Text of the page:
BETWEENTHELINES

Have you heard the one about the fe­male co­me­di­ans who had a se­ri­ous con­ver­sa­tion about gen­der equal­ity? Sarah Ken­dall and Celia Pac­quola let So­phie Ted­man­son in on the joke. Styled by Monique San­tos. Pho­tographed by Hugh Ste­wart.

VOGUE Australia - - News -

Co­me­di­ans Sarah Ken­dall and Celia Pac­quola on their craft – and gen­der equal­ity.

“17 YEARS AGO, IT WAS FAR MORE OF A BOYS’ CLUB AND YOU HAD TO NUDGE YOUR WAY IN”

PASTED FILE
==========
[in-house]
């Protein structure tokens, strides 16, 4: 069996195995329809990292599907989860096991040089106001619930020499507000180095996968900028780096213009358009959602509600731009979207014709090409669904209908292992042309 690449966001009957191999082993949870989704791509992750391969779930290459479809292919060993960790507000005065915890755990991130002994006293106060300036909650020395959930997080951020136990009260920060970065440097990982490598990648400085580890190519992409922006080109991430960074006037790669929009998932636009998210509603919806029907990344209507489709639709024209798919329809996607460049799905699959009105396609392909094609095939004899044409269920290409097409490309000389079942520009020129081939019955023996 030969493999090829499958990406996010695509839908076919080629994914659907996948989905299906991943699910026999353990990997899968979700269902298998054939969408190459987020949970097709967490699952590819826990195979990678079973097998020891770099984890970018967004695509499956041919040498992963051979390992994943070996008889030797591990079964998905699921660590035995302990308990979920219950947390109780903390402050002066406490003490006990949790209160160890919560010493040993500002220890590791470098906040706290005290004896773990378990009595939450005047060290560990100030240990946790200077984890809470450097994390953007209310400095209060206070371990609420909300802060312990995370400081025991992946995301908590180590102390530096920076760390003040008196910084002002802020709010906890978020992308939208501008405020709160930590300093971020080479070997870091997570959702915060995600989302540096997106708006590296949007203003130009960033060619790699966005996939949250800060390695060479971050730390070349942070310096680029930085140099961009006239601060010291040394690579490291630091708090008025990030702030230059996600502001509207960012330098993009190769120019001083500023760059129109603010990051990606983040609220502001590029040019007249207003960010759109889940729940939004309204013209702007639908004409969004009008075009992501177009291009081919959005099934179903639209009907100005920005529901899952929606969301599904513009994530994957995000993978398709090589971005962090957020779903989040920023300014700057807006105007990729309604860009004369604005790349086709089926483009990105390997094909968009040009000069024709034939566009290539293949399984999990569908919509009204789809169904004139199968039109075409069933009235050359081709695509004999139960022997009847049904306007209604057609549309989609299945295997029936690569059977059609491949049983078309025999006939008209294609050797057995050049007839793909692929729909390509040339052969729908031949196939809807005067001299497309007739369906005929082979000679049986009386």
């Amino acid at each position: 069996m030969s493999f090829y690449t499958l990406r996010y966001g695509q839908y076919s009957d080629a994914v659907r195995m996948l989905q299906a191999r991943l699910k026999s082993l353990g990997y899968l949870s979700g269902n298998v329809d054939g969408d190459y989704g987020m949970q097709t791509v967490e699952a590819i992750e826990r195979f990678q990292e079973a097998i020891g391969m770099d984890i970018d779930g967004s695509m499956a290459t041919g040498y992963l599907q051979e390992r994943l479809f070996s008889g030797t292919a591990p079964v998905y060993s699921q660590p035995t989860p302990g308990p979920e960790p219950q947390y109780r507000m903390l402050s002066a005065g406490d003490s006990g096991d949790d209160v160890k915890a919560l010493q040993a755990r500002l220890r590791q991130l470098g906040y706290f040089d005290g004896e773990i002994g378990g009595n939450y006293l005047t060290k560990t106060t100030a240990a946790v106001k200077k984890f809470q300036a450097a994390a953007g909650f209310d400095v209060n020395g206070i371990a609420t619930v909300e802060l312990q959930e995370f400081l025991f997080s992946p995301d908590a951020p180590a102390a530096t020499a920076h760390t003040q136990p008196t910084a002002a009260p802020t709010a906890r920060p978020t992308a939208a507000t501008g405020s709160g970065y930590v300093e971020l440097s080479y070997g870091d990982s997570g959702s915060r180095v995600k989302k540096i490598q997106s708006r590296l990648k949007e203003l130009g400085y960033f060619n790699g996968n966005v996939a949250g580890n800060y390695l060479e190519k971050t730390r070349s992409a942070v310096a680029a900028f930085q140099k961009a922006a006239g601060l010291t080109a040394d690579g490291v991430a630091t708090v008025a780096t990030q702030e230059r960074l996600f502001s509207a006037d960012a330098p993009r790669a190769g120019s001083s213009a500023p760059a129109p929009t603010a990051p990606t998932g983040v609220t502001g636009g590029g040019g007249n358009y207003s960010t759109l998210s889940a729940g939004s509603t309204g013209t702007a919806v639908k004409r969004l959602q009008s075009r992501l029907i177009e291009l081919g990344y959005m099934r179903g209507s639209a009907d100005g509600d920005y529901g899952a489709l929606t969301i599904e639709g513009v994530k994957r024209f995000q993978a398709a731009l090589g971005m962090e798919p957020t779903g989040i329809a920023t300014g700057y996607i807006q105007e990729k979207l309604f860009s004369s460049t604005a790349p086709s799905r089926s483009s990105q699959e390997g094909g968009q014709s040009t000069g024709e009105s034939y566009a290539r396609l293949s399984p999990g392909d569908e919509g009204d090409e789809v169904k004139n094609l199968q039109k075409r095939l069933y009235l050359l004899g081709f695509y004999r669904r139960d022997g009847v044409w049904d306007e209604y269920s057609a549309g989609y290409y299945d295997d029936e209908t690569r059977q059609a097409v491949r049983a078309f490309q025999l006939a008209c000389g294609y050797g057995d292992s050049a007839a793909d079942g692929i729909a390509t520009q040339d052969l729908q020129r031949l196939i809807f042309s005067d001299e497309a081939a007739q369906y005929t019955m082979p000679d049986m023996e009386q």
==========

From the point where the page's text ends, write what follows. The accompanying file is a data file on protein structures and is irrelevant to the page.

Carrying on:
So­phie Ted­man­son (in Syd­ney): “When did you two first meet?” Sarah Ken­dall (in Lon­don): “The first time I met you, Celia, was at one of the com­edy galas at a green room and Tom Ballard was there and you were talk­ing about how you guys had lived to­gether.” Celia Pac­quola (in Mel­bourne): “We had, and he used to pee on the toilet seat!” SK: “That’s right! I have a ter­ri­ble mem­ory but re­mem­ber that.” CP: “Be­cause he was 19 at the time and it was to­tally fair enough. It was a co­me­di­ans’ house and I re­mem­ber peo­ple would go: ‘Oh my good­ness, a share house full of co­me­di­ans, you guys must just be a riot!’ And I’d be like: ‘Nooo, it’s re­ally not!’” SK: “No, no, no! Too de­press­ing for words.” CP: “We talked about the fact that we should all try and buy a house be­cause we were too old to be sit­ting on bean­bags any­more. We also dried our wash­ing on a plas­tic Christ­mas tree that we never took down be­cause it was strong enough to hold un­der­wear and a light T-shirt, but not jeans.” SK: “I think you were in the right cli­mate to get away with that! I think if I did that with my fam­ily’s clothes [at home in Lon­don], we’d just smell like a seal colony. That wet dog smell …” CP: “I’d watched a bunch of Sarah’s stand-ups and I had been fol­low­ing you a bit ev­ery­where. In a non-weird way.” SK: “Ah, my huge on­line pro­file!” CP: “When I go to Lon­don peo­ple say: ‘Oh, you’re Aus­tralian, you’re go­ing to know ev­ery other Aus­tralian fe­male co­me­dian’, which I gen­er­ally do, which is sort of an­noy­ing.” SK: “Yes, we to­tally do.” CP: “You had this leg­end sta­tus and some gig story about the guy go­ing down the aisle, and every­one there was like: ‘OMG, Sarah’s the best, she has this amaz­ing story’, and I was like: ‘OMG, she sounds so cool!’” SK: “That was the story about the heck­ler, right? The guy who ba­si­cally threat­ened to rape me and I turned it into a stand-up rou­tine and then the rou­tine got big­ger and big­ger and longer and longer, as your rou­tine does. What ends up on stage after a cou­ple of years barely re­sem­bles the ini­tial in­ci­dent and then I just started to worry about do­ing that ma­te­rial be­cause I couldn’t be en­tirely sure as to whether peo­ple were laugh­ing at the right places at the right times. On a good night peo­ple would laugh at the good places for the right rea­sons and the story had pathos and they got it. But on a bad night it felt like I was go­ing: ‘Ha ha ha, isn’t this funny this hap­pened?’ A stupid au­di­ence would laugh in the wrong bits and it ap­peared like I was go­ing: ‘Oh, this re­ally funny thing hap­pened when this guy threat­ened me!’ I felt like I couldn’t be en­tirely sure that it was be­ing re­ceived in the right way, so I stopped do­ing it.” CP: “The whole goal in this game is prob­a­bly to get re­spect in the com­mu­nity, and every­one, be­fore I met you, would say: ‘Yep, she’s the best!’ But I do re­mem­ber meet­ing you at an au­di­tion for an ad in Lon­don.” SK: “Oh, that was the worst au­di­tion.” CP: “We bonded over how we hated it. Was it the au­di­tion for 3D Yoda from Star Wars? I just re­mem­ber we were sit­ting in this tiny wait­ing room think­ing: ‘Fuck, I hate au­di­tions.’” SK: “I do re­mem­ber that but I can’t re­mem­ber the prod­uct.” CP: “I did so few, if it was with me it was ei­ther the Yoda or the yo­ghurt – I hate yo­ghurt and you had to eat it in the ad.” SK: “That’s act­ing!” CP: “Yeah well, this is the prob­lem … so I ate it and they were like: ‘Okay, do it again, but can you try one where you en­joy it?’” ST: “What is it like be­ing on the com­edy cir­cuit and be­ing fe­male. Do you sup­port each other? Is there ca­ma­raderie?” CP: “Over­all co­me­di­ans have a ca­ma­raderie, so you can go any­where in the world and meet up with co­me­di­ans, but then there’s the other fac­tor of be­ing an Aus­tralian. It’s not just nec­es­sar­ily a bond be­tween fe­male co­me­di­ans, that’s there with every­one, but as a woman it’s one of those things where the longer you do it, the less you have to talk about it. I re­mem­ber when I started I was re­ally out­spo­ken about it, but now I just want to tell jokes. I’ve al­most for­got­ten I’m a woman.” SK: “I’ve been do­ing this now for 17 years. Ac­tu­ally longer; I started at uni in 1998, so my first proper show was in 2000, but the land­scape has re­ally changed. It was far more boysy then, there sim­ply weren’t as many women do­ing it. What has been so amaz­ing over the course of my ca­reer is see­ing more women at each fringe fes­ti­val do­ing re­ally in­ven­tive and in­ter­est­ing things. I find the men are re­ally into it as well. It’s a much nicer cli­mate, if I’m be­ing com­pletely hon­est. You know, I think the way it was 17 years ago, it was far more of a boys’ club and you had to nudge your way in and try and oc­cupy some sort of space in the in­dus­try. Whereas now I think I would have trou­ble list­ing all of the fe­male co­me­di­ans do­ing great shows. It’s hon­estly like a ten­fold in­crease, which is fan­tas­tic!” ST: “Has the huge pop­u­lar­ity of peo­ple like Amy Schumer and Tina Fey helped change peo­ple’s at­ti­tudes towards fe­male co­me­di­ans in gen­eral?” SK: “I don’t know. I watched two se­ries of Amy Schumer re­cently and just loved it. I love the thought that 10 years ago it wouldn’t have been made. But we live in this me­dia bub­ble where we go: ‘ Holy shit, isn’t Amy Schumer amaz­ing!’ But there is also this huge le­gion of hu­man be­ings who are dread­ful to her on­line. So I think yes, she has made so much progress, but it hasn’t been an easy ride. I think the push back is al­most as fright­en­ing. It is un­nerv­ing when you re­alise how much it ag­gra­vates peo­ple when a woman like Amy Schumer does what she’s do­ing. I love the fact that she ag­gra­vates peo­ple like that, but it has just opened this door and it’s an easy path for us now with the me­dia bub­ble a bit.” CP: “I don’t think a switch has been flipped where the uni­verse is like: ‘We’re okay with women in com­edy now.’ While it is bet­ter, I think the only way for­ward is more vis­i­bil­ity with women – it’s harder to be what you can’t see. Amy Schumer can have her own show and she’ll pave the way, but I think she’ll be the first to ad­mit that there have been th­ese other great women like Joan Rivers who have had an even harder time. I think it’s great that peo­ple like Amy Schumer and Tina Fey are so vis­i­ble and even though it was so hated by cer­tain groups, the fact that there even was a fe­male Ghost­busters is huge! It’s all progress, but it’s def­i­nitely not an even play­ing field.” SK: “Ex­actly, and I think peo­ple like Amy Poehler and Tina Fey openly talk­ing about the misog­yny of work­ing in the SNL [ Satur­day Night Live] en­vi­ron­ment helps. Th­ese are my favourite co­me­di­ans full stop. But I also know that they’ve had to fight to oc­cupy that space and I think some­times you can un­der­es­ti­mate that. I think some­times if you go: ‘Oh, look at them at the